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Citations:American Dialect Society

English citations of American Dialect Society

learned society analyzing English language and dialects in North AmericaEdit

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  • 2001, John Algeo, The Cambridge History of the English Language: English in North America, The Press Syndicate of the University of Cambridge, page 257:
    Systematic American dialect research began with the formation of the American Dialect Society in 1889.
  • 2002, Allan A. Metcalf, Predicting New Words: The Secrets of Their Success, Boston, Massachusetts: Houghton Mifflin Company, page 188:
    Since 1990, the American Dialect Society has included in its annual meeting a vote on Words of the Year, the words that were most notable, prominent, and characteristic of the discourse of the year just past.
  • 2006, Sylvain Auroux, History Of The Language Sciences: An International Handbook On Evolution Of The Study Of Language From The Beginnings To The Present, Mouton de Gruyter, →ISBN, page 2366:
    Since 1889, dialectologists in English-speaking North America have affiliated themselves with the American Dialect Society, an association which in its first constitution defined its object as "the investigation of the spoken English of the United States and Canada, and incidentally of other non-aboriginal dialects spoken in the same countries."
  • 2006, Karen Iacobbo; Michael Iacobbo, Vegetarians and vegans in America today, Praeger Publishers, page 164:
    Flexitarian was voted Most Useful Word in 2003 by the American Dialect Society, a fact widely publicized in the press.
  • 2006, Walt Wolfram; Natalie Schilling-Estes, American English: Dialects and Variation, Malden, Massachusetts: Blackwell Publishing, page 24:
    The initial hope of the American Dialect Society was to provide a body of data from which a dialect dictionary or series of linguistic maps might be derived.
  • 2006, Thomas Edward Murray; Beth Lee Simon; Sharon Ash, “The north american midland as a dialect area”, in Language variation and change in the American midland, John Benjamins B.V., page 34:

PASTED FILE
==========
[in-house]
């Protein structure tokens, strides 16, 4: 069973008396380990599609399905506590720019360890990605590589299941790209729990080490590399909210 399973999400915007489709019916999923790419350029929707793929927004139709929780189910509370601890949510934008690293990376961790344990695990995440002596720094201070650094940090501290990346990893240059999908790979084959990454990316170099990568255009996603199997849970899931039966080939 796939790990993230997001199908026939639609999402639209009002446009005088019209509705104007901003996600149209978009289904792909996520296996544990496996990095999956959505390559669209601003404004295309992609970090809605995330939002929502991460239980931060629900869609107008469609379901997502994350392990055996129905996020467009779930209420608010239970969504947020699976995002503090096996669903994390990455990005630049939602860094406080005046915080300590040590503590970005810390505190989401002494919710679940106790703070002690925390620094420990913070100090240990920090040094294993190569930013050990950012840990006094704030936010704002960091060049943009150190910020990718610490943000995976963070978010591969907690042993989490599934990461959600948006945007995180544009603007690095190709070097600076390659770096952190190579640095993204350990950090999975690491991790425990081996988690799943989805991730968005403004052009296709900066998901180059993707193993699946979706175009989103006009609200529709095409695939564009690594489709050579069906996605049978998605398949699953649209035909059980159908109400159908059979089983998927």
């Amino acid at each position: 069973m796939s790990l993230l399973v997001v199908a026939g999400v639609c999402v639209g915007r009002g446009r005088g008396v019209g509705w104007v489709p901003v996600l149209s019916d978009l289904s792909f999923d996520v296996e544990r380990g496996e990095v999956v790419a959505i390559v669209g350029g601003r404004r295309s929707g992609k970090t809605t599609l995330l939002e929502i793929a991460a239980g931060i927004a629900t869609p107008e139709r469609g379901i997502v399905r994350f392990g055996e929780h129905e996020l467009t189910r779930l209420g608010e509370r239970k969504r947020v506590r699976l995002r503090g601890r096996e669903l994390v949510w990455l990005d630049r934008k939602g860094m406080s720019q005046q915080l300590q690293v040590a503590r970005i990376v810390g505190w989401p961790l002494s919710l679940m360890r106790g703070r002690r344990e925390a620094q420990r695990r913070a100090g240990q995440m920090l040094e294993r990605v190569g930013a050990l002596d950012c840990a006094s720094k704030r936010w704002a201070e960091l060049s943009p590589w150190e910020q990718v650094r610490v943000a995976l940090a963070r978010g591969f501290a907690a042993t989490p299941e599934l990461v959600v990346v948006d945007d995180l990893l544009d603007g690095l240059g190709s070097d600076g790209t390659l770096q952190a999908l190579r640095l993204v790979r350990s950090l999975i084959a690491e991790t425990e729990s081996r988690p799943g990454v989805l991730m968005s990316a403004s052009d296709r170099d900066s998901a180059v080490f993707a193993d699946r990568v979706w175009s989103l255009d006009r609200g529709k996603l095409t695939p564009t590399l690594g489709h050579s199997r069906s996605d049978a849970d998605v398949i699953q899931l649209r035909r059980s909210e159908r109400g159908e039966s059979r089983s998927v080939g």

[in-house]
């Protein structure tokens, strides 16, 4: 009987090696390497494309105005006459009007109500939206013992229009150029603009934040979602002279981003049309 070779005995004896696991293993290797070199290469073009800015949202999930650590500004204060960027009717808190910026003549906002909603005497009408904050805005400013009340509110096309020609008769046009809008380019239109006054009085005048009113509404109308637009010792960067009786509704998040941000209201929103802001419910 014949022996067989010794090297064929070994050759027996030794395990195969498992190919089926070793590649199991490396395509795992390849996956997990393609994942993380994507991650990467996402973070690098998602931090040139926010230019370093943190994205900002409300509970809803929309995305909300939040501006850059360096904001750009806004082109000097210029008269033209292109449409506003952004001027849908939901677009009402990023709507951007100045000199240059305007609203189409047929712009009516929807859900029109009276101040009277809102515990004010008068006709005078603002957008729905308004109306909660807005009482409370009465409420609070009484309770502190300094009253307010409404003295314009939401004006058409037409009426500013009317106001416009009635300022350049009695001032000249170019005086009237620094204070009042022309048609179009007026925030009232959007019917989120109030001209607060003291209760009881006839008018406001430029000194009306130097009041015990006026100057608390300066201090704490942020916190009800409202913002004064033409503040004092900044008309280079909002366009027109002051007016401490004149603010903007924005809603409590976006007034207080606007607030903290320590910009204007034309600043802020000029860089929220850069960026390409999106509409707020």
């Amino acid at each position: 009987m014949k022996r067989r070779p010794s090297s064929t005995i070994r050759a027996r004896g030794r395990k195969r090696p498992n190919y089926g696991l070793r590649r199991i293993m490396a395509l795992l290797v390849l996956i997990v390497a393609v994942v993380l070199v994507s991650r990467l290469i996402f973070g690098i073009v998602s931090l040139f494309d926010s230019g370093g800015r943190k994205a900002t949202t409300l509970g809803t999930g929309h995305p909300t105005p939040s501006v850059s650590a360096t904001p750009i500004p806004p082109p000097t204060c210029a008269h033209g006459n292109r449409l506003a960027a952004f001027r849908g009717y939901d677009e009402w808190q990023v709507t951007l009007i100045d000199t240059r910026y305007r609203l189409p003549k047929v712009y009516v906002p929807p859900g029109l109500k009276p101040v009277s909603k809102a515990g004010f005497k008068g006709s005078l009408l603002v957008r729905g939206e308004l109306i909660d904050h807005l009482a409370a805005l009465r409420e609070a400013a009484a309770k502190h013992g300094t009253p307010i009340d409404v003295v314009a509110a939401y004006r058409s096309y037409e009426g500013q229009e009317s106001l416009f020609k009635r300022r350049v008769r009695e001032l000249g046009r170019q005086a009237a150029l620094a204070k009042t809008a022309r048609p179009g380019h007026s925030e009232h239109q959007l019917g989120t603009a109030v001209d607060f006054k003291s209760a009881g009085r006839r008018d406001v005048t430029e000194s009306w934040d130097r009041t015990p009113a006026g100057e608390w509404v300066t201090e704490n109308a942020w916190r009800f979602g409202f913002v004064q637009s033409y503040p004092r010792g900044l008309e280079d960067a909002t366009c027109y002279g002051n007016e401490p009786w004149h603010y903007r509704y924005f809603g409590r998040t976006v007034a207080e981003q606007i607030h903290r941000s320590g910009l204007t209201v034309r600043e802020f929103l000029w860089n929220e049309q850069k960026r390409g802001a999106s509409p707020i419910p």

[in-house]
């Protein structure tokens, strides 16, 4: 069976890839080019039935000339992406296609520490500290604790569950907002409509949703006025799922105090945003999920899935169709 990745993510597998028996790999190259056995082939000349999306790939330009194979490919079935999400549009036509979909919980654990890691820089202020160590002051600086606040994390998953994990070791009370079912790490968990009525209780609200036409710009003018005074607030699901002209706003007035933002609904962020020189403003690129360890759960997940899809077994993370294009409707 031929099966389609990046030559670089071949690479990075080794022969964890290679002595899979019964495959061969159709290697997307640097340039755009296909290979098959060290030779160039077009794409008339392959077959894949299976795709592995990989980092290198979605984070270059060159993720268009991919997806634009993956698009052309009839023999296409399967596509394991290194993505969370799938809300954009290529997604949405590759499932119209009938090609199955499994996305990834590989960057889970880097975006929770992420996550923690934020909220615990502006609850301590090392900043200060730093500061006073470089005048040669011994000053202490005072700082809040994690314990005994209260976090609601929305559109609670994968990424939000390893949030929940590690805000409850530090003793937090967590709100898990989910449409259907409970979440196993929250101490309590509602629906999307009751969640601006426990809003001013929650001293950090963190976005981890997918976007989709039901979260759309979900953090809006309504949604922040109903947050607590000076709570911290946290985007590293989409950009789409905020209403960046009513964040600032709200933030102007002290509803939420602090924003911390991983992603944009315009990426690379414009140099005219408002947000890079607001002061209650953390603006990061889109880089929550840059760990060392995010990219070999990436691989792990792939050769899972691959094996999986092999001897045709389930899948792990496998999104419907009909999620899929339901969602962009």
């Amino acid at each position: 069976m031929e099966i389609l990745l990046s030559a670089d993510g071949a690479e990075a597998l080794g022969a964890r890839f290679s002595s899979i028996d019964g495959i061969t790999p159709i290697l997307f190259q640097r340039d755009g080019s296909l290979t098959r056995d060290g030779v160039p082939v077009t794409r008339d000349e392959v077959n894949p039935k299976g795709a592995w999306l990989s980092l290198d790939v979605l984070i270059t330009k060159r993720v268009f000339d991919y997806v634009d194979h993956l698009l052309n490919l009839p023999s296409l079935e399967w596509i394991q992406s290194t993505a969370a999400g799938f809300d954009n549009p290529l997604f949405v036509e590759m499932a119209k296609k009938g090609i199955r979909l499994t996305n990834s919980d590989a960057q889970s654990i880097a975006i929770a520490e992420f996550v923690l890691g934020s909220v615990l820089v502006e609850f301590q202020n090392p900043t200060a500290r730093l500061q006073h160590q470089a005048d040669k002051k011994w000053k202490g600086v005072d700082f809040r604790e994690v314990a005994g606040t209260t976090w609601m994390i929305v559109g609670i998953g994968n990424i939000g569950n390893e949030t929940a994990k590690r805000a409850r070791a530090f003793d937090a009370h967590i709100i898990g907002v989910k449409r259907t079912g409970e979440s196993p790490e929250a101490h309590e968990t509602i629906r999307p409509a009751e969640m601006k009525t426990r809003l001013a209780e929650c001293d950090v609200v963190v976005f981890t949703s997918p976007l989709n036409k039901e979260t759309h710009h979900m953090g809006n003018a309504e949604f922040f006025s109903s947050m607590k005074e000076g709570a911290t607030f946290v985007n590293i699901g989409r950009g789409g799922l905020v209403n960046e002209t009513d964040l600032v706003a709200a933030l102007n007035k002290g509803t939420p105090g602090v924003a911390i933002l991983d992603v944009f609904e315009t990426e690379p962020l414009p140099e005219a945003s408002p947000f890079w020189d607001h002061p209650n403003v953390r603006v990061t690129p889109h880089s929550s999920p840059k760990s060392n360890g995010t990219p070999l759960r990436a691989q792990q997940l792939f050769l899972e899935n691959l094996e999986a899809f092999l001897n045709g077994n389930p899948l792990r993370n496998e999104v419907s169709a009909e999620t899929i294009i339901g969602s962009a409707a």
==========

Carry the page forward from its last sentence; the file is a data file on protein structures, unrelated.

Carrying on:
The American Dialect Society was founded in 1889 with the goal of compiling a dialect dictionary of the United States.
  • 2009, Gary B. Shelly; Thomas J. Cashman, Susan L. Sebok, Microsoft Office Powerpoint 2007: complete concepts and techniques, Cengage Learning, Inc., page 295:
    Members of the American Dialect Society ( study English language use among people living in North America. They analyze how other languages influence English-speaking North Americans, and how, in turn, North Americans influence speakers of other languages.
  • 2009, Amy Dunham Strand, Language, gender, and citizenship in American literature, 1789-1919, Routledge, page 112:
    The early work of the American Dialect Society reflects the wide reach and the overlapping linguistic and literary interests centered on language study at the end of the century.
  • 2009, Geoffrey Nunberg, The years of talking dangerously, Public Affairs, page 12:
    Serious wordinistas will be waiting for the linguistic Oscars, when the American Dialect Society makes its selection in January.
  • 2009, deGrasse Tyson, Neil, The Pluto Files: The Rise and Fall of America's Favorite Planet, W. W. Norton & Company, Inc., page 147:
    While astrophysicists were downgrading the cosmic object we call Pluto, the American Dialect Society, which is more than a century old, was upgrading the status of the word Pluto to a verb, making it their 17th annual 'Word of the Year' for 2006.
  • 2012, Stephanie J. Coopman; James Lull, Public Speaking: The Evolving Art, Wadsworth Cengage Learning, page 191:
    The American Dialect Society (ADS;, identifies the most influential words of the year. For example, ADS members voted tweet as the Word of the Year for 2009 and google as the word of the decade. Ten years earlier, Y2K was the top choice, web was the word of the decade, and jazz was the word of the century.